Europe split in confronting the US sanctions on Iran, Washington isolated

French President Emmanuel Macron speaks after receiving the prestigious Charlemagne Prize. Aix-la-Chapelle, 11 May 2018. (French Presidency work – snapshot from a video).

Donald Trump, the ‘America First’ President in withdrawing from the Iranian nuclear non-proliferation deal, doesn’t seem to be honoring his lead electoral motto. It seems that he is serving more the interests of Saudi Arabia and to a lesser extent of Israel. Riyadh has much at stake in its inimical interaction with Iran. Israel on the other hand, despite being more verbally abused by Tehran, doesn’t run any grave dangers from the Islamic Republic. Tel Aviv is very well equipped to politically and militarily defy the Iranians, while the Saudis have to try much harder to make the most out of their oversized military machine and spending.

At the same time, the Iranian affair is to put the US relations with America’s traditional strategic allies, the Europeans, to a hard test. It’s characteristic what Richard Grenell, the new US ambassador to Germany did, only hours after Trump announced the pulled out from the Iranian agreement. He posted a tweet saying, “US sanctions will target critical sectors of Iran’s economy. German companies doing business in Iran should wind down operations immediately.” No need to report how many hundreds or thousands of negative, aggressive and even belligerent reactions he got.

United in opposition

In a rare occasion, the three big European countries, Germany, France and Britain are firmly united in opposing this Trump’s decision. As for Russia and China, who have also co-signed the Iranian Agreement of 2015, they decisively stated they won’t follow Washington’s aggressive step. Tomorrow, Tuesday, the three European ministers of Foreign Affairs are planning to meet in Brussels to seek ways to block the American sanctions on Iran, hindering the European companies doing business with Tehran. However, this may prove difficult despite the fact that the Europeans have been preparing for that. The test case will be the sale of tens of Airbus planes, which the European airplane maker has agreed to deliver to Iran.

According to Reuters, Iran rushed to ask the Europeans if the deal for the commercial aircrafts is to go ahead or Europe is backtracking on it. Understandably, all three European countries have every intention to honor this contract, since all of them have important interests in Airbus. However the American Secretary of Treasury Steven Mnuchin stated last week, that all licenses to companies delivering or intending to sale passenger aircrafts to Iran have been withdrawn, including Airbus and Boeing.

It will be very difficult for all airplane makers to ignore the American ruling, given their large exposure to US markets. The larger the exposure of a company to US, the greater the leverage Washington has on them, under the threat of sizeable fines. The only hope for Airbus to go through with its multi-billion contract with Iran, is to get an exemption from the White House.

Get exempted or evade

It’s not only Airbus though. Hundreds of middle and even small French and German companies have a strong presence in Iran or export goods to the country. Last year, France and Germany delivered goods to Iran of a value of €1.7 billion and €3.1bn respectively. The French minister of Finance Bruno Le Maire has asked Washington for exemptions for some icon French firms like Renault, Total, Sanofi, Danone, Peugeot and others. Reportedly, Paris counts on the perfect relations with Washington it has and the exceptionally good chemistry between the two heads of state.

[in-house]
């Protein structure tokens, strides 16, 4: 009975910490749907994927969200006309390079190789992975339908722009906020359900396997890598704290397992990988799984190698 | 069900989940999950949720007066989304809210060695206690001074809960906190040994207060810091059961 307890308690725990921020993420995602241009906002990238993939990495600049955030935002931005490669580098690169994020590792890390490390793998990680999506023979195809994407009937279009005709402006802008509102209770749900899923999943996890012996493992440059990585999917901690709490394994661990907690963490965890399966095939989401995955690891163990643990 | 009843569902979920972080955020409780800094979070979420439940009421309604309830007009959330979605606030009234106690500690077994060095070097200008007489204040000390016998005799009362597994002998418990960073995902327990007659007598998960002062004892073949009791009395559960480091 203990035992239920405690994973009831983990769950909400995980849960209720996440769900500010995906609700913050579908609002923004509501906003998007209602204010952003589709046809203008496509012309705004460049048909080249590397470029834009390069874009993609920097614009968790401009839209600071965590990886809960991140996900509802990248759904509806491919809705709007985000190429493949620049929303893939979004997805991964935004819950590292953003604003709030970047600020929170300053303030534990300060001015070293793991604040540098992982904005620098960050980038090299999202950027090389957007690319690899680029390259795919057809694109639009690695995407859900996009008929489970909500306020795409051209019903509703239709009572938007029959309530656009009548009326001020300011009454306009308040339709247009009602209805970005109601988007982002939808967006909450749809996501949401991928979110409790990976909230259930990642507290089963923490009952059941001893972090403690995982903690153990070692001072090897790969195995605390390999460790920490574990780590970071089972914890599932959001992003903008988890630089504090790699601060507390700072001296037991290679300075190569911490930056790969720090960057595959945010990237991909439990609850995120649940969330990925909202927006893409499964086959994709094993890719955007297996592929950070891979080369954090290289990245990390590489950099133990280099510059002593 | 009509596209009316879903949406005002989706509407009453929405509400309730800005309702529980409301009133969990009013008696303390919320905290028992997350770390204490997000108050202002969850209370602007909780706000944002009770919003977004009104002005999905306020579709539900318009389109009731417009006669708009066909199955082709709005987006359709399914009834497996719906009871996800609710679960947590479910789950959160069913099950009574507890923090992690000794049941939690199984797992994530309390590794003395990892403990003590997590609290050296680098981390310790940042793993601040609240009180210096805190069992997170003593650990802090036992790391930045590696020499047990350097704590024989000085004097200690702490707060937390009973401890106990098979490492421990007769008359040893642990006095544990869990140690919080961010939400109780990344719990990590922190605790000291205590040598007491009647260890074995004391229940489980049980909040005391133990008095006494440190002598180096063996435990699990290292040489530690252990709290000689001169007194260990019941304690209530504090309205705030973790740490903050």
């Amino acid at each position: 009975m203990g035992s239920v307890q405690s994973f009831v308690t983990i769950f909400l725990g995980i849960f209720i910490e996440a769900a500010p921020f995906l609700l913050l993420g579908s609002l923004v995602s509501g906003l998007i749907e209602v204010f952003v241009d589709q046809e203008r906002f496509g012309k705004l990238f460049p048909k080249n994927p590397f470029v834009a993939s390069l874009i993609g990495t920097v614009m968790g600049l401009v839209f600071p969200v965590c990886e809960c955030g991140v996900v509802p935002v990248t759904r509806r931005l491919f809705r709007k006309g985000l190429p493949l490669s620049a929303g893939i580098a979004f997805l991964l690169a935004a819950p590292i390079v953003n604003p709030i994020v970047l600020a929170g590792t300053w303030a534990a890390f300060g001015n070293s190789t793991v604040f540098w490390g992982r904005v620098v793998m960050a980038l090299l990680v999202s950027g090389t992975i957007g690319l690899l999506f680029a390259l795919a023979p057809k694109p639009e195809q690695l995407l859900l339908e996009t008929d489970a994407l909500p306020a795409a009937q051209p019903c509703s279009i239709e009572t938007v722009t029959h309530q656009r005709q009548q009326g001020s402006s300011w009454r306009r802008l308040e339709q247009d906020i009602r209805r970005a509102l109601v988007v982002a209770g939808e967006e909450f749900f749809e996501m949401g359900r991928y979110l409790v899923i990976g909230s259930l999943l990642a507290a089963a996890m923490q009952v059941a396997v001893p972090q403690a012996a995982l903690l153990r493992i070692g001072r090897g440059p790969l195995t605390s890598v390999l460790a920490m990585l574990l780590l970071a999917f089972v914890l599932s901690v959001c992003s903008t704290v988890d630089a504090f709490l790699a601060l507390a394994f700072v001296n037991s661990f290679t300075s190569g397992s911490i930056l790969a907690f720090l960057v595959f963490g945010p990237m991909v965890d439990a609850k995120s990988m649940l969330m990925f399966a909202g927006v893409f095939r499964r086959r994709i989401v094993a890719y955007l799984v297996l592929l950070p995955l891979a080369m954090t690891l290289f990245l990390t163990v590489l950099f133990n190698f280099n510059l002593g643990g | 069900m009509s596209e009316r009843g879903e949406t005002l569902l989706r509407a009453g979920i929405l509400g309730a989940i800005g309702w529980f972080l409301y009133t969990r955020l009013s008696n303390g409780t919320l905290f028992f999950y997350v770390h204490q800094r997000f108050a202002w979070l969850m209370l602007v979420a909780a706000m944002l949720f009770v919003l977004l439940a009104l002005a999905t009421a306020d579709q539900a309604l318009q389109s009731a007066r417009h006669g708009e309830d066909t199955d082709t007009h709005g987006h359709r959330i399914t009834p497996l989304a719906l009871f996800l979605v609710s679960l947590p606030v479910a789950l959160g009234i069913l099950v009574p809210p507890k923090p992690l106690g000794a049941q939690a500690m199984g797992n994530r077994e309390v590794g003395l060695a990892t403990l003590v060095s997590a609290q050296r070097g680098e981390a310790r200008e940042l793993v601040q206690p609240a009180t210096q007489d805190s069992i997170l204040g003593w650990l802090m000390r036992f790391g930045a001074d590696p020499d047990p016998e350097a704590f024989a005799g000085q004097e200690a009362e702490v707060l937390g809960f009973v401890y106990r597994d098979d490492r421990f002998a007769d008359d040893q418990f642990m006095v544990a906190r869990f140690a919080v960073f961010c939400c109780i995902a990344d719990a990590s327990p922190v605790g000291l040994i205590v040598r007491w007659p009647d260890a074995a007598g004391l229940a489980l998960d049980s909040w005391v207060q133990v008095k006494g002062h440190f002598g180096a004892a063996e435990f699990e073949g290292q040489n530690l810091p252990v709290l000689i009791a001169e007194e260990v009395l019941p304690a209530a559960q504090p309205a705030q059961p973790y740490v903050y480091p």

The Germans are reacting differently but probably more effectively. Handelblatt, the German business newspaper, authentically expressing the country’s business sector, published an article entitled, “Germany to US: We’re ready for your sanctions and we’re staying in Iran”. To support this ‘statement’ it asked Michael Tockuss the President of the German-Iranian Chamber of Commerce how they plan to overcome the US sanctions.

Being set in Tehran

Tockuss had very down to earth Teuton answers: “We’re not shocked. For some time now, companies doing business in Iran have been trying to find substitutes for any US-related aspects of their supply chains. For example, European companies in Iran do not work with dollars at all; they prefer euros or perhaps dirhams. Any US staff members are excluded from Iran-related business. There have been a wide variety of preparations and many companies have been building a fence around their Iran business. As long as the German government leaves us alone, we’re staying.” This is a typical reaction of a German producer, given the solid traditions of the country’s manufacturing sector.

In any case, the European Union as a club is not to follow the US in applying the sanctions against Iran. Federica Mogherini, the European representative for external relations has made it crystal clear, the club is not abandoning the Iranian deal, for as long as Tehran continues to honor it. This doesn’t mean there won’t be some member states to slam Iran. The first candidates are Poland, under the zealous Catholic ‘Crusader’ Lech Kaczyński, President of the Law and Justice ruling party and his like companion Victor Orban, Prime Minister of Hungary.

Apart from those rather insignificant reactions, there will surely appear much more strategically important differences between the big European powers. France and Germany are already acting quite differently in preparing to cope with the soon coming far and wide American sanctions on Iran. As explained above, this is manifest when the problem touches their business relations with the Islamic Republic. In confronting the sanctions, the options of Paris and Berlin depend on the nature of their relations with Washington. In this respect France appears as cooperating with the US by asking exemptions, while Berlin plans dodging.

Macron gives notice to Merkel